Complaints about telecommunications providers declined last year for the third year in a row – but a surge in complaints from small businesses suggests that Australia’s telecommunications providers are still falling short of their promises of improved customer service.

Phone and Internet-related complaints declined 6.1 per cent during the 2020-21 financial year, according to the Telecommunications Industry Ombudsman (TIO)’s newly released annual report, which documented 119,400 complaints about a broad range of issues.

Internet problems were the most frequently complained-about issue, comprising 33.4 per cent of complaints from residential consumers and small businesses – who particularly reported issues contacting telcos, and telcos failing to cancel a service when requested.

Significantly, there were fewer complaints about intermittent service and slow data speeds – likely reflecting the positive impact of telcos’ network investments and ACCC-authorised collusion to keep up with surging pandemic-era demand in the last year.

Mobile services also accounted for around 33 per cent of complaints – down 1.5 per cent from the previous year – as customers complained about poor coverage and reported that they couldn’t contact telcos, change their contracts or plans, or cancel services.

In an encouraging sign for the industry, the TIO noted a reduction in issues like telcos not delivering on their agreements, losing phone numbers, misleading conduct when establishing a contract, and delays in establishing a mobile service.

Fixed-line customers were also complaining less, with landline complaints dropping by 18.3 per cent but fault and connection problems dominating – with 47.1 per cent of all complaints.

Despite the overall improvements, Telecommunications Industry Ombudsman Judi Jones said there was still room for improvement, with an increase in the number of complaints that were returned to the TIO because they weren’t resolved by telcos – creating “frustration for consumers wanting to have their phone or Internet problems addressed quickly.”

The problem was particularly pointed for small businesses, which lodged 19,689 (16.5 per cent) of all complaints – the highest level in three years – in what Jones called a “concerning” trend.

That included 3,946 complaints about Internet services – 20 per cent of small-business complaints – which was the highest proportion and volume of Internet complaints for small businesses in the past few years.

Complaints that telcos had taken no or delayed action increased by 28.2 per cent over the previous year, while the number of small businesses reporting that a telco was uncontactable increased by 181 per cent – likely reflecting the staffing challenges suffered by Telstra and other firms that had previously relied heavily on contact-centre offshoring.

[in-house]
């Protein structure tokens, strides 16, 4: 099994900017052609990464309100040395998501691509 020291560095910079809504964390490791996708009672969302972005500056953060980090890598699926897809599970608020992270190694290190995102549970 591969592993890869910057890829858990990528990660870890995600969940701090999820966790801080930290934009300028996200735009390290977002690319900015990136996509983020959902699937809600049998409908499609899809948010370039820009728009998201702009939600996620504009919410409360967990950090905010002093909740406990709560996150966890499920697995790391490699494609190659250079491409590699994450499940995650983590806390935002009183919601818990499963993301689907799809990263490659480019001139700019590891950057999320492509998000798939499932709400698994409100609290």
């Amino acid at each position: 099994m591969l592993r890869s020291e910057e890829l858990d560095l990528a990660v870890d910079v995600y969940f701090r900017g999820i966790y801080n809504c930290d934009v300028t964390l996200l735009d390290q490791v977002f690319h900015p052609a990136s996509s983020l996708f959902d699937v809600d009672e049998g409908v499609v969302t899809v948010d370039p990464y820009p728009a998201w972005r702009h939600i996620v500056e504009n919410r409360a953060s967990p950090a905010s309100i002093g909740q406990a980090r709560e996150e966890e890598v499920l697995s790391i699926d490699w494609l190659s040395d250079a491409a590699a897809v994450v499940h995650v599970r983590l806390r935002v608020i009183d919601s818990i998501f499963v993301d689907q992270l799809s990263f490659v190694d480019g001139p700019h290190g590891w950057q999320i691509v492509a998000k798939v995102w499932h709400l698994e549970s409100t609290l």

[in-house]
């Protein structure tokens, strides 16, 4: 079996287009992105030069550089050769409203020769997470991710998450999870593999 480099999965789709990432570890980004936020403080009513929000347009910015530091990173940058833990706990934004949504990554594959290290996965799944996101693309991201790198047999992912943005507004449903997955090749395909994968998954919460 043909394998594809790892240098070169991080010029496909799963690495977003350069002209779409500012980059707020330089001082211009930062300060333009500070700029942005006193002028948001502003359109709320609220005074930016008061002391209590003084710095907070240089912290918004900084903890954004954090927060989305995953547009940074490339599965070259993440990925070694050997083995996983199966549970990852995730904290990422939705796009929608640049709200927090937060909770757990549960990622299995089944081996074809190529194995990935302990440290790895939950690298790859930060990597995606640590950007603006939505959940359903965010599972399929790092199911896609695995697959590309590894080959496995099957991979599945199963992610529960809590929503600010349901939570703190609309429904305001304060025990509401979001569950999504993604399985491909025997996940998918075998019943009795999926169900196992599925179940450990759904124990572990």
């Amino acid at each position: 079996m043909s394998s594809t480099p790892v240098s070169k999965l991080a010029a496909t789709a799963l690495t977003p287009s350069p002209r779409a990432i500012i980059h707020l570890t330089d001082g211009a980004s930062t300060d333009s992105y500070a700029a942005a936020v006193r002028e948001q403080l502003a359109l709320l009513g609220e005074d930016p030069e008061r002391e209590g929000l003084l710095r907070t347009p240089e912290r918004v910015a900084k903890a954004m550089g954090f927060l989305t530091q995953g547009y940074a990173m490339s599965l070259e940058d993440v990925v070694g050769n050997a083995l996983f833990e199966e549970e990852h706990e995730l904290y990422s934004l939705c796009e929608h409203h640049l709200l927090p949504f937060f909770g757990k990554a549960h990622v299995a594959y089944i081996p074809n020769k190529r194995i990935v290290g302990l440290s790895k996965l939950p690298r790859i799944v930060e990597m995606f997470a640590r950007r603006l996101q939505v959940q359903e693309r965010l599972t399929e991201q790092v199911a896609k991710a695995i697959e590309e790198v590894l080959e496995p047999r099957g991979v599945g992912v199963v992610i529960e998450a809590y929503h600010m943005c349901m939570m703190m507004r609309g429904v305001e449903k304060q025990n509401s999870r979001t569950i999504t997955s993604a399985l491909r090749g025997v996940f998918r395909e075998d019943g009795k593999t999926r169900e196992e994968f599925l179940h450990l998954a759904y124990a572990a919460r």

Small business complaints about business loss due to telecommunications issues were up by 13.3 per cent over the previous year – highlighting what Jones called an industry need for an “effective complaints process”.

“Small businesses need reliable phone and Internet services,” she said, “and useful support when those services aren’t working as they should.”

Promising to do better

Despite new Consumer Policy Research Centre (CPRC) figures that ranked Australian telcos lowest out of six key industries when it came to customer service, telecommunications providers iiNet, TPG, Dodo, and Optus recorded “significant declines” in complaint volumes.

Southern Phone Company, Aussie Broadband, Boost Tel and Foxtel saw complaints increase – but Telstra dominated the statistics, accounting for 62.1 per cent of all complaints, up significantly from 52.4 per cent in the previous year.

That’s equivalent to 203 complaints per day, on average – leading Macquarie Telecom group executive Luke Clifton to slam “systemic issues such as poor service, billing issues, and the baffling inability to even contact telcos continue to go unfixed.”

“What kind of wake-up call does the sector need to meet even the most basic levels of service Australians are calling for?” he asked.

“Major telcos like Telstra should be leading the charge for better service, not be culpable for an 11.3 per cent rise in their own staggering level of complaints.”

Telstra has acknowledged its persistently high complaints volumes, recently launching an updated T25 corporate strategy that positions customer-service improvements as a key goal.

By facilitating customer contact across “the channel of their choice” and better personalising services and offers for its customers, CEO Andy Penn told the company’s recent Investor Day that the company is aiming for a point “where for over 90 per cent of customer service requirements, they only need to engage with us once and it’s done.”

The two-year-old Telstra Plus loyalty program had boosted net provider score (NPS) metrics by 18 points amongst its 3.5m members, which the company hopes to grow to 6m by 2025 as it leans heavily on AI and analytics to improve its proactivity and personalisation.

Reducing customer complaints is a core metric for T25, with Telstra aiming to cut customer complaints by a third in the next two years, and in half by 2025.

“I know that we do not always get it right,” said Penn, “so we need to take customer experience to a whole new level.”